Dianne Feinstein: Iron Lady. The senior senator from California claimed the first spot on the November ballot. Senator Feinstein will face state Senate President Kevin de Leon in the general election. State Senator de Leon upstart campaign forced California's longest serving and best known politician to pivot left after urging patience with the current president. Sen. de Leon campaigned as a leader of the resistance which forced Sen. Feinstein to re-evaluate her position on marijuana legalization and he death penalty without alienating her base.
Senate Republicans: last night was not all about Democrats. Montana Republicans nominated their best candidate to unseat Democratic incumbent Senator Jon Tester. The Republicans chose State Auditor Matt Rosendale to be their champion in the fall. Sen. Tester is one of the most vulnerable Senate Democrats standing for re-election in a state won by Mr. Trump in 2016. Mr. Trump targeted Sen. Tester after the Montana legislator helped derail the president's nominee for Secretary of Veteran Affairs. Mr. Rosendale's victory provides a huge relief for Senate Republicans who originally favored a Trump-endorsed candidate, the president's originally nominee for secretary of interior. Memo to Republicans, Trump-endorsed candidates have not fared well elections. Ask Luther Strange.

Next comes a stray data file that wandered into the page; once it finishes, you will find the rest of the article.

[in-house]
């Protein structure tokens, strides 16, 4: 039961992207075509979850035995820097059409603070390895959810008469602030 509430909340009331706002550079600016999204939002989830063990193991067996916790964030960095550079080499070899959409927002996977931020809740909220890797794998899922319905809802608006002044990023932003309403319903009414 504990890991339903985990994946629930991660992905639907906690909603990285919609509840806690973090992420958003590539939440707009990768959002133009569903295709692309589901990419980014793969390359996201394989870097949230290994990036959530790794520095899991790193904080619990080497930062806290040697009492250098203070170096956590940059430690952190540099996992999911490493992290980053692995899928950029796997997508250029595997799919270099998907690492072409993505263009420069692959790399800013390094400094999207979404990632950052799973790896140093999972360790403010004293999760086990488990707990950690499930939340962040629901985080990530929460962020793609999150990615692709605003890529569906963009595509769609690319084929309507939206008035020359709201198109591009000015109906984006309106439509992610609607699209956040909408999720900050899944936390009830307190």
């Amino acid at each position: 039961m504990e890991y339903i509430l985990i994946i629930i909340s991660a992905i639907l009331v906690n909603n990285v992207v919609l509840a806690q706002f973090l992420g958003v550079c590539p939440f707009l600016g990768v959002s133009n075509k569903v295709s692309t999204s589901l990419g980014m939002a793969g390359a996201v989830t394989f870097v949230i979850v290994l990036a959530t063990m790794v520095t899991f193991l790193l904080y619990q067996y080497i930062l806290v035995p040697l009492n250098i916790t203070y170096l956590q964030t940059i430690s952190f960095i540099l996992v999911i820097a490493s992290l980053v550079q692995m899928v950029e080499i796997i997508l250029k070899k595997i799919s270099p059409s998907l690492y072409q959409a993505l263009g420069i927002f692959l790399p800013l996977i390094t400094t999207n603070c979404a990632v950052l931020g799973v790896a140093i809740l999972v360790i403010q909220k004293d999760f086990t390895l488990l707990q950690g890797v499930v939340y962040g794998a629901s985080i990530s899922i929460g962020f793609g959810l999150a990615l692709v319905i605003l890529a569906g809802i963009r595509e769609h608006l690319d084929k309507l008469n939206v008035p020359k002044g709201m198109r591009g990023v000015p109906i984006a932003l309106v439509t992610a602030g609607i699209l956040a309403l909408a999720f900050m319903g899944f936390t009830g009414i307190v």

Women candidates for governor: She is woman, see her run for governor. Republican voters in Souh Dakota, Alabama, and Iowa and Democratic voters in New Mexico were jumping for joy. Each of those states nominated a woman to the November ballot and (the best part) they all have a real chance of emerging victorious. South Dakota Representative Kristi L. Noem bested her rival and is in solid standing to be the first woman to lead her state--the seat is open and South Dakota is a very red state. In he state of Alabama, still new Governor Kay Ivey (R) successfully beat back four challengers and stands a good chance of becoming governor. New Mexico Democrats made history when they nominated Representative Michelle Lujan Grisham to be their standard bearer in November. If elected, Rep. Lujan would be the first Native American to become governor of a state and she has a good chance. New Mexico's governor race is also open and most likely to flip red to blue (washingtonpost.com; Jan. 6, 2018; date accessed June 6, 2018).
Not everyone was uncorking champagne bottles last night. California gubinatorial candidate former Los Angeles Mayor Antonio Villaraigosa was outwitted and outplayed in the jungle. California Repbulican Senate candidates were shut out of the November ballot. Elsewhere, candidates for state and federal offices were crying in their beers.